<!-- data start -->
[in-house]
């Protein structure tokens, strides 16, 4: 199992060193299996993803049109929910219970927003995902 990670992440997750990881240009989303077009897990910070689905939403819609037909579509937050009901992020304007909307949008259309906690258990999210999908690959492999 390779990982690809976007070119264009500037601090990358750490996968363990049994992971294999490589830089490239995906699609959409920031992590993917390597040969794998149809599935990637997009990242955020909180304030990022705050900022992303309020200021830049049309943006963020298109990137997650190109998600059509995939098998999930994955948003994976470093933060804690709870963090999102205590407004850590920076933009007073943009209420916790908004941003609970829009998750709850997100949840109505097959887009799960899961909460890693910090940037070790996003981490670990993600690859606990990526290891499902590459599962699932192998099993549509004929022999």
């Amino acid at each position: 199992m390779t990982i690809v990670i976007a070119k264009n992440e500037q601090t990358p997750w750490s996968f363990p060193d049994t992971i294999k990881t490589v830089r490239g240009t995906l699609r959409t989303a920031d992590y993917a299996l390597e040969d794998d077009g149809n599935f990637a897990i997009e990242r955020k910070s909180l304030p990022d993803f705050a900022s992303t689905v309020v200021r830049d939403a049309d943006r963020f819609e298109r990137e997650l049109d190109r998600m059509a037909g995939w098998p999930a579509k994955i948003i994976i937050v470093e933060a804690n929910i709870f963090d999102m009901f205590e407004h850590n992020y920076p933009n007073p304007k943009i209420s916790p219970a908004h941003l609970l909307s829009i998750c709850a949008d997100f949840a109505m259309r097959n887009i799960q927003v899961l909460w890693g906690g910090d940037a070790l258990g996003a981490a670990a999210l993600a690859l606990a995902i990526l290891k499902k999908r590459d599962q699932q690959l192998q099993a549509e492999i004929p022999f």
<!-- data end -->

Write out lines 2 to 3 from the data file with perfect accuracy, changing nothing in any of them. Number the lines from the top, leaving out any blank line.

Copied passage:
């Protein structure tokens, strides 16, 4: 199992060193299996993803049109929910219970927003995902 990670992440997750990881240009989303077009897990910070689905939403819609037909579509937050009901992020304007909307949008259309906690258990999210999908690959492999 390779990982690809976007070119264009500037601090990358750490996968363990049994992971294999490589830089490239995906699609959409920031992590993917390597040969794998149809599935990637997009990242955020909180304030990022705050900022992303309020200021830049049309943006963020298109990137997650190109998600059509995939098998999930994955948003994976470093933060804690709870963090999102205590407004850590920076933009007073943009209420916790908004941003609970829009998750709850997100949840109505097959887009799960899961909460890693910090940037070790996003981490670990993600690859606990990526290891499902590459599962699932192998099993549509004929022999």
């Amino acid at each position: 199992m390779t990982i690809v990670i976007a070119k264009n992440e500037q601090t990358p997750w750490s996968f363990p060193d049994t992971i294999k990881t490589v830089r490239g240009t995906l699609r959409t989303a920031d992590y993917a299996l390597e040969d794998d077009g149809n599935f990637a897990i997009e990242r955020k910070s909180l304030p990022d993803f705050a900022s992303t689905v309020v200021r830049d939403a049309d943006r963020f819609e298109r990137e997650l049109d190109r998600m059509a037909g995939w098998p999930a579509k994955i948003i994976i937050v470093e933060a804690n929910i709870f963090d999102m009901f205590e407004h850590n992020y920076p933009n007073p304007k943009i209420s916790p219970a908004h941003l609970l909307s829009i998750c709850a949008d997100f949840a109505m259309r097959n887009i799960q927003v899961l909460w890693g906690g910090d940037a070790l258990g996003a981490a670990a999210l993600a690859l606990a995902i990526l290891k499902k999908r590459d599962q699932q690959l192998q099993a549509e492999i004929p022999f």